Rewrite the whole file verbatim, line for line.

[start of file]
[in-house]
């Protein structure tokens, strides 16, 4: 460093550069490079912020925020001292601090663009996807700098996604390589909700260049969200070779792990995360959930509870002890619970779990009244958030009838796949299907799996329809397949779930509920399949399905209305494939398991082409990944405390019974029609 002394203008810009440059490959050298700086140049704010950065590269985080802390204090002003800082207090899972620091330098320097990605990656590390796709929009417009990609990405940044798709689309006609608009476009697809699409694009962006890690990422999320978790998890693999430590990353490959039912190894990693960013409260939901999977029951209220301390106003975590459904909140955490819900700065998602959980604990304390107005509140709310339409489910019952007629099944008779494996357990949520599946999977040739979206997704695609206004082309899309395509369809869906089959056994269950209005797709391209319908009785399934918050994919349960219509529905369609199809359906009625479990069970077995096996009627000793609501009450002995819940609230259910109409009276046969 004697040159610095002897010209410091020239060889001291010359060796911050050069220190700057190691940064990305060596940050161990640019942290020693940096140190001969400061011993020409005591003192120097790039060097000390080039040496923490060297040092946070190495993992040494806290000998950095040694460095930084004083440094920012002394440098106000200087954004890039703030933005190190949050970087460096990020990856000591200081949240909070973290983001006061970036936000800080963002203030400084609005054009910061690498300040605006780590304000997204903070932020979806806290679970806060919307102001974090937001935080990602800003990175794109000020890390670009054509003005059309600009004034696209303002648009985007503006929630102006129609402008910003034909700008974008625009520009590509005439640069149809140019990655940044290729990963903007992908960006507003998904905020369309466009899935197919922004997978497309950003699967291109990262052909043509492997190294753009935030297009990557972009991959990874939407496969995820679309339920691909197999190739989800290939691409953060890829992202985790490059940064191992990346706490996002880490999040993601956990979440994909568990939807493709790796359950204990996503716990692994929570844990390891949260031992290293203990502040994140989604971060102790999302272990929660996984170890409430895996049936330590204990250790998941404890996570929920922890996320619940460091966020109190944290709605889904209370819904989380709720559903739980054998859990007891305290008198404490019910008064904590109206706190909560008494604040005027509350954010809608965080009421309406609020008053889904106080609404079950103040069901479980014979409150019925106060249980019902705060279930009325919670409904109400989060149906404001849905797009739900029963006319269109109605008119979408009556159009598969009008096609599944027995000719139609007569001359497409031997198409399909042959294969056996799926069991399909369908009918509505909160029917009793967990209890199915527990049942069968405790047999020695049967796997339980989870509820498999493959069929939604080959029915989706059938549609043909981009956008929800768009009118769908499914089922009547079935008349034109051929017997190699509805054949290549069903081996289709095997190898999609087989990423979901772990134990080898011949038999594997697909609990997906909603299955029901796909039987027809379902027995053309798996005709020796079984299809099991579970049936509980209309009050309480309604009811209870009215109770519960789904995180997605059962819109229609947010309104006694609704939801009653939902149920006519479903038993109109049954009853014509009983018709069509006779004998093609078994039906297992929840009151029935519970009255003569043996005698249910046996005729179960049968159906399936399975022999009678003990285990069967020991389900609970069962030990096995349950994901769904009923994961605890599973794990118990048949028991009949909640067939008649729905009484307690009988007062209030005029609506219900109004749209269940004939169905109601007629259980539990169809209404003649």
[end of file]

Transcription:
[in-house]
């Protein structure tokens, strides 16, 4: 460093550069490079912020925020001292601090663009996807700098996604390589909700260049969200070779792990995360959930509870002890619970779990009244958030009838796949299907799996329809397949779930509920399949399905209305494939398991082409990944405390019974029609 002394203008810009440059490959050298700086140049704010950065590269985080802390204090002003800082207090899972620091330098320097990605990656590390796709929009417009990609990405940044798709689309006609608009476009697809699409694009962006890690990422999320978790998890693999430590990353490959039912190894990693960013409260939901999977029951209220301390106003975590459904909140955490819900700065998602959980604990304390107005509140709310339409489910019952007629099944008779494996357990949520599946999977040739979206997704695609206004082309899309395509369809869906089959056994269950209005797709391209319908009785399934918050994919349960219509529905369609199809359906009625479990069970077995096996009627000793609501009450002995819940609230259910109409009276046969 004697040159610095002897010209410091020239060889001291010359060796911050050069220190700057190691940064990305060596940050161990640019942290020693940096140190001969400061011993020409005591003192120097790039060097000390080039040496923490060297040092946070190495993992040494806290000998950095040694460095930084004083440094920012002394440098106000200087954004890039703030933005190190949050970087460096990020990856000591200081949240909070973290983001006061970036936000800080963002203030400084609005054009910061690498300040605006780590304000997204903070932020979806806290679970806060919307102001974090937001935080990602800003990175794109000020890390670009054509003005059309600009004034696209303002648009985007503006929630102006129609402008910003034909700008974008625009520009590509005439640069149809140019990655940044290729990963903007992908960006507003998904905020369309466009899935197919922004997978497309950003699967291109990262052909043509492997190294753009935030297009990557972009991959990874939407496969995820679309339920691909197999190739989800290939691409953060890829992202985790490059940064191992990346706490996002880490999040993601956990979440994909568990939807493709790796359950204990996503716990692994929570844990390891949260031992290293203990502040994140989604971060102790999302272990929660996984170890409430895996049936330590204990250790998941404890996570929920922890996320619940460091966020109190944290709605889904209370819904989380709720559903739980054998859990007891305290008198404490019910008064904590109206706190909560008494604040005027509350954010809608965080009421309406609020008053889904106080609404079950103040069901479980014979409150019925106060249980019902705060279930009325919670409904109400989060149906404001849905797009739900029963006319269109109605008119979408009556159009598969009008096609599944027995000719139609007569001359497409031997198409399909042959294969056996799926069991399909369908009918509505909160029917009793967990209890199915527990049942069968405790047999020695049967796997339980989870509820498999493959069929939604080959029915989706059938549609043909981009956008929800768009009118769908499914089922009547079935008349034109051929017997190699509805054949290549069903081996289709095997190898999609087989990423979901772990134990080898011949038999594997697909609990997906909603299955029901796909039987027809379902027995053309798996005709020796079984299809099991579970049936509980209309009050309480309604009811209870009215109770519960789904995180997605059962819109229609947010309104006694609704939801009653939902149920006519479903038993109109049954009853014509009983018709069509006779004998093609078994039906297992929840009151029935519970009255003569043996005698249910046996005729179960049968159906399936399975022999009678003990285990069967020991389900609970069962030990096995349950994901769904009923994961605890599973794990118990048949028991009949909640067939008649729905009484307690009988007062209030005029609506219900109004749209269940004939169905109601007629259980539990169809209404003649």